Remove JavaFX JPMS enforcement

Michael Paus mp at
Sat Apr 18 10:01:07 UTC 2020

Getting started with JavaFX is made overly complicated by the fact that 
the use of the
module system is enforced by some code in the JDK. Especially for 
beginners, who just
want to get some small program running, this is almost always a big 
source of frustration.
It is not very good marketing for JavaFX to make these initial steps 
such a pain. If you
need some evidence for this statement, then just follow JavaFX on 
Stackoverflow or similar
sites (and also this mailing list). Almost every day you can read 
frustrated posts from
helpless people who would just like to get some JavaFX project running 
but are failing
because they get lost in the module system jungle.

In order to make JavaFX more easily accessible, especially for 
beginners, I'd like to start
a discussion here about the possibility to unconditionally remove the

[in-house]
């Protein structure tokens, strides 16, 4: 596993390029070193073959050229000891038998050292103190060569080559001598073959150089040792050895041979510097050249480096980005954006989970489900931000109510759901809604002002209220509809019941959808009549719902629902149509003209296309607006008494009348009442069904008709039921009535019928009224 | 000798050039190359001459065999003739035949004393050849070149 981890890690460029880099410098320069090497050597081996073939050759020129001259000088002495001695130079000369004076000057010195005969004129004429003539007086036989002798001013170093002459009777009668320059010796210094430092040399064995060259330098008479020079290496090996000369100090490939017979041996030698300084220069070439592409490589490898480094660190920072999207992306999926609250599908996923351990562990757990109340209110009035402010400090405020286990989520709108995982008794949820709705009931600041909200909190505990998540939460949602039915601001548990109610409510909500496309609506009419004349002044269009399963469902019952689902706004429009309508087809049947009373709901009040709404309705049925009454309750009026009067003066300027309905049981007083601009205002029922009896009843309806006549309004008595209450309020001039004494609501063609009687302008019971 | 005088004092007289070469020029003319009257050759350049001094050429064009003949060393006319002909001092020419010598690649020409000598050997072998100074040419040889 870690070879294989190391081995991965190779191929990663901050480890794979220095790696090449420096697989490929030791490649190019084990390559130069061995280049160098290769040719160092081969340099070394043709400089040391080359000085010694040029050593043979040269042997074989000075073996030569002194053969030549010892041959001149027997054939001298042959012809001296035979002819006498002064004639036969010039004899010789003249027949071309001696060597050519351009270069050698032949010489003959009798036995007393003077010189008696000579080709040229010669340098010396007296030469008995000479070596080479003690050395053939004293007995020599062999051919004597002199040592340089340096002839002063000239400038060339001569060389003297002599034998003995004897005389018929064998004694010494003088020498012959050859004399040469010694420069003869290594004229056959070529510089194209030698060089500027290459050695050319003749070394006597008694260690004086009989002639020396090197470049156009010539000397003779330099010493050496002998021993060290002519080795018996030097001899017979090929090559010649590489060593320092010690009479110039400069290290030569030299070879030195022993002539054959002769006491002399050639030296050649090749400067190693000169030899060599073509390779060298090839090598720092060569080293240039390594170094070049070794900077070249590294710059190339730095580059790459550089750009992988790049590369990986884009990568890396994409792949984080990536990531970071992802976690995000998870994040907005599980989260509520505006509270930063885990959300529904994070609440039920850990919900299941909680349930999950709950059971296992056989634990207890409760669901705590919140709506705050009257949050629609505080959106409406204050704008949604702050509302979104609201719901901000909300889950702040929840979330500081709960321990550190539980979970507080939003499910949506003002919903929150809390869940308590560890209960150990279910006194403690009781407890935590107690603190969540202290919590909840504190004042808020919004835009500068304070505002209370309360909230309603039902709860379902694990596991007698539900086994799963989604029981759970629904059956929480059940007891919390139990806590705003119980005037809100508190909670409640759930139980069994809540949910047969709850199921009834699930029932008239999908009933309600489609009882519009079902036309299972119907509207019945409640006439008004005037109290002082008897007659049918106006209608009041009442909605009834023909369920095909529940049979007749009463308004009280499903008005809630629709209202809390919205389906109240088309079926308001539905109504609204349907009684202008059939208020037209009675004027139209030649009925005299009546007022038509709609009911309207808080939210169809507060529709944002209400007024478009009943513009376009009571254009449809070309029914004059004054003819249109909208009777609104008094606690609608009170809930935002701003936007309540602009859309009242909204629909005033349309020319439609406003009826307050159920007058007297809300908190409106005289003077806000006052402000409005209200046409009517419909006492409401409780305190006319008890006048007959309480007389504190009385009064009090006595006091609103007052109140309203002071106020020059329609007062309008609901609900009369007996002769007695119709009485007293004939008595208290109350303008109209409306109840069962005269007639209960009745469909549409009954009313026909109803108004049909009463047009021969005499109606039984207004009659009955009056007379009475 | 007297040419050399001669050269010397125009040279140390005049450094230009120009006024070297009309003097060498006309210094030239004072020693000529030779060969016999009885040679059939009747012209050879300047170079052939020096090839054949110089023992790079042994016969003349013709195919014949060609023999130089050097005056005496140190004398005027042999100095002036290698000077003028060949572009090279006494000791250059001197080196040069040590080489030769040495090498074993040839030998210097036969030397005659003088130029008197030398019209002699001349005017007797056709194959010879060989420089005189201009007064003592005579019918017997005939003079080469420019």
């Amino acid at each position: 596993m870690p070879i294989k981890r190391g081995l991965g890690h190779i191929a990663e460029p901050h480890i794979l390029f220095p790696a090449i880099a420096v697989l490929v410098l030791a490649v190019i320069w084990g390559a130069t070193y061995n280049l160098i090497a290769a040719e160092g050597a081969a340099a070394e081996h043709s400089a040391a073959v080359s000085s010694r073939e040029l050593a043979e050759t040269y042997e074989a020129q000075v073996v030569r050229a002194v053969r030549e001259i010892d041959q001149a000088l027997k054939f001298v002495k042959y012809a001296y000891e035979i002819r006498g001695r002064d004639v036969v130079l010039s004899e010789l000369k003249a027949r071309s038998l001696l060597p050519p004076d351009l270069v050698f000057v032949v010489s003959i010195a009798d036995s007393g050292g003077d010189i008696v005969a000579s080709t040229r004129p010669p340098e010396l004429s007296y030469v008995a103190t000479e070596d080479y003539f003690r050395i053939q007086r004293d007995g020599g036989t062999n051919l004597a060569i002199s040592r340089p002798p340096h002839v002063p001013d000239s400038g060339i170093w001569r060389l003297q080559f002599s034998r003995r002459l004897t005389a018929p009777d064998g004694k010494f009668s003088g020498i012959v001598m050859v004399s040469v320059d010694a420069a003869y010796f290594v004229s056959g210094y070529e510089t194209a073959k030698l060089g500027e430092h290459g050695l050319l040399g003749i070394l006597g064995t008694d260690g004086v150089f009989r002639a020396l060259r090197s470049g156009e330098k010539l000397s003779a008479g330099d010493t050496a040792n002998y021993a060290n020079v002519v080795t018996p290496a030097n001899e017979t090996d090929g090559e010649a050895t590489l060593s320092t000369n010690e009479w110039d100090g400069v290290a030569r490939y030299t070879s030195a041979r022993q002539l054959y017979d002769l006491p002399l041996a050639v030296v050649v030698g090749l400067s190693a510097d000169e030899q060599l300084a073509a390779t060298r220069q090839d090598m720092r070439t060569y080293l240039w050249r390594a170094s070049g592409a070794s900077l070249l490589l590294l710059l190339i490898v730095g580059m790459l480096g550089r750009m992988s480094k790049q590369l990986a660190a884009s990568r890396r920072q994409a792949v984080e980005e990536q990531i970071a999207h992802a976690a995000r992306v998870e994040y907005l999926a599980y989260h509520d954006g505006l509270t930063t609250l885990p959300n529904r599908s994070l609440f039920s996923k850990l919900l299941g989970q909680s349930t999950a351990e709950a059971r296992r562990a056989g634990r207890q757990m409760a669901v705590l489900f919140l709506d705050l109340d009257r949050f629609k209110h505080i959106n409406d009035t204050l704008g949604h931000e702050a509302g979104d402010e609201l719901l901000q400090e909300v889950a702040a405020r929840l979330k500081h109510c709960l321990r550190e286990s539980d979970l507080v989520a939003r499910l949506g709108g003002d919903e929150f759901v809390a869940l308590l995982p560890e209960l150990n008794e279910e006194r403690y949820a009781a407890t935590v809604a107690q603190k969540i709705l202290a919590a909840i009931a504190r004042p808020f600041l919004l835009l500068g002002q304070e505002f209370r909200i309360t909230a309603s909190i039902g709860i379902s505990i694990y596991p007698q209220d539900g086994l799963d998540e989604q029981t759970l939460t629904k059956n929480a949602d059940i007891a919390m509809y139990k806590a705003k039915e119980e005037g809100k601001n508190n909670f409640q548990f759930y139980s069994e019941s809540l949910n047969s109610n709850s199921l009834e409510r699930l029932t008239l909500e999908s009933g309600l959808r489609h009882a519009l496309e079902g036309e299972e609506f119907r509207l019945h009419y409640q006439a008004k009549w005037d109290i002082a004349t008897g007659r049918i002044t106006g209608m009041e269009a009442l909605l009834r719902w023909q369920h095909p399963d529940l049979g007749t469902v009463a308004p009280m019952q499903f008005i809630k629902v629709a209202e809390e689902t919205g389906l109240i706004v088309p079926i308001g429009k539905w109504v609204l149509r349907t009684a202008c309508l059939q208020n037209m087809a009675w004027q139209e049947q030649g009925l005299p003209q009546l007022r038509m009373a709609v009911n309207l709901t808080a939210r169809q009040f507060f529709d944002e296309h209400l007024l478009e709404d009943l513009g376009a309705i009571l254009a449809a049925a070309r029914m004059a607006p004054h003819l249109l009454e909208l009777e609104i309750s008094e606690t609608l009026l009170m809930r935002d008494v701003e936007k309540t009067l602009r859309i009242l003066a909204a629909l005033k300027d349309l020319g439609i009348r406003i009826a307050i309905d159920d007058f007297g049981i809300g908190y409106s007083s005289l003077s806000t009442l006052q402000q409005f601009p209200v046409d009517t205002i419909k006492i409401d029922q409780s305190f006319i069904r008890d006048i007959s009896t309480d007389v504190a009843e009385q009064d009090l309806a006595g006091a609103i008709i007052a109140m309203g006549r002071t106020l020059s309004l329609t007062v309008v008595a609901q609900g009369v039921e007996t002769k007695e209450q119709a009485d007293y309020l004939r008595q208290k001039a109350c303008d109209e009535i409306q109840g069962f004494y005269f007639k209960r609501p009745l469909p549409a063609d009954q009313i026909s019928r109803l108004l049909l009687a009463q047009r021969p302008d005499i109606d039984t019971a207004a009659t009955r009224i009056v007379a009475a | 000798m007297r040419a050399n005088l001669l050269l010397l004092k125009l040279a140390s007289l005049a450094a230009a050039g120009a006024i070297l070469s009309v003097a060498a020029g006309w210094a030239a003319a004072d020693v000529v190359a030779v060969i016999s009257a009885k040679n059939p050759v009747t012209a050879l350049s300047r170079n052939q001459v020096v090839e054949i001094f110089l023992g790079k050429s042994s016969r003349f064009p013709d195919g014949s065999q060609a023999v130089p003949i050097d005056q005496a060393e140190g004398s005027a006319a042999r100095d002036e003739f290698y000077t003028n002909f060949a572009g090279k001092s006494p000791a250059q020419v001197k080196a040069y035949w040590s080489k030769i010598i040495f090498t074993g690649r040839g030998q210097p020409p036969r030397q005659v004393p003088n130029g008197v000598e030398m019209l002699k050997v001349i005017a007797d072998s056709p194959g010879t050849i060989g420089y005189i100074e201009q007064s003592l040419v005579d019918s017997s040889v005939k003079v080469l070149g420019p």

enforcement. IMHO this enforcement is simply not necessary and is just 
the root for a lot
of frustration with JavaFX. It should just be possible to put all the 
JavaFX jars on the
classpath (instead of the module path) like you would do with any other 
external dependency
in a non-modular setup.

With a not very intuitive hack you can circumvent this problem already now.
Just add a line like this to the file which contains your main class 
Application (MyApp).

class MyAppLauncher {public static void main(String[] args) 

Because of this launcher it is now possible to put all dependencies and 
all JavaFX jars
on the classpath and to completely forget the module system with all its 
intricacies and pitfalls.
But why should people be forced to use such dirty tricks? The better 
alternative would be to just
lift the current constraint.

I am using this trick for a long time now, even on bigger projects, and 
I have never ever
experienced any problem resulting from this. Even in theory I don't know 
anything that
could prevent a formally correct module jar to also work on the 
classpath (which is of
course not true the other way round). Therefore I say that this 
constraint is just not
necessary and only does a lot of damage to JavaFXs reputation.

I'd now like to have some feedback of the community about this.


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